Original URL: http://www.psxextreme.com/scripts/ps3-reviews/review.asp?revID=621
XCOM: Enemy Unknown
Graphics: 8.5
Gameplay: 9.1
Sound: 8.7
Control: 8.6
Replay Value: 9
Rating: 8.8

Strategy really isn’t my milieu. It wasn’t back when Command & Conquer came out and it still isn’t. However, once you toss in a turn-based mechanic and allow me to take my time, ala Final Fantasy Tactics or Valkyria Chronicles, my ears suddenly perk up and I’m going, “Okay, now I want to try it.” And the blend of action and strategy found in XCOM: Enemy Unknown is such that if I were a bigger fan of the genre, I’d be drooling all over the controller. And that’s because, despite a few small drawbacks, the game really is that good.

As is the case with most games that put a premium on strategy, thought, and patience, the graphics don’t need to be extra flashy or photorealistic. That being said, I was surprised to see the level of detail and fantastic environmental design and detail in the latest from Firaxis. The coloring is a little weird at times, but we have to remember that aliens have invaded and essentially, the landscape is borderline post-apocalyptic. Sci-fi fans will really appreciate the obvious effort expended to bring this engaging and intimidating world to life. Besides, if one compares this to other strategy titles, the visuals are actually exceptional.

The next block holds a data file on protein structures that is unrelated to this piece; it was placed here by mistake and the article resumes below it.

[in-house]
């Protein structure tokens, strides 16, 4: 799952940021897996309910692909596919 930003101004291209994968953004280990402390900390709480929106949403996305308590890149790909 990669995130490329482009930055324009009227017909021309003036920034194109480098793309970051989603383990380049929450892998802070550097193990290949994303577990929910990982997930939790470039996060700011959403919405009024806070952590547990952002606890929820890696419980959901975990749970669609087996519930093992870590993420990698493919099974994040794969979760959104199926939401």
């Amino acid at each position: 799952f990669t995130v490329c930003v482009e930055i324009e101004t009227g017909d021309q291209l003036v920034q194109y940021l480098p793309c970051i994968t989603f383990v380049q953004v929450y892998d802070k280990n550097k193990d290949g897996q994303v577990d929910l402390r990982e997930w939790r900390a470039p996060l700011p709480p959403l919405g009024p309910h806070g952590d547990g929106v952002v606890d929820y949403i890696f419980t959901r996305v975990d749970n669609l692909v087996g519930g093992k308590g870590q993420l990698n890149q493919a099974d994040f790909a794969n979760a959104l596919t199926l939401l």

The sound is pretty special, too, as a solid and gripping set of music and effects accompany your exploits on the battlefield. The music doesn’t play quite a big enough role in my opinion, but then again, I’m often asking for more pronounced soundtracks (and many might call that intrusive). The effects are very much like the impressive visuals, in that the designers paid attention to every small detail, thereby providing us with a technically proficient package that backs up the relative depth and action within. This audio won’t be blowing out your speakers but it’s both effective and well implemented, so it deserves lots of credit.

The theme and setting isn’t exactly original but that’s sorta what makes it classic. The original XCOM that debuted back in 1994 really caught on with gamers and has since become iconic. Now, please bear in mind that I did not play the first title (I was into RPGs, not strategy), so I can only report on the research I’ve done to compare Enemy Unknown with the original XCOM. From what I’ve read, the new one has more of an emphasis on the action and doesn’t feature quite the same level of intricate depth, so take what you will from that. I’m here to simply analyze the game before me…and I say it’s pretty freakin’ great.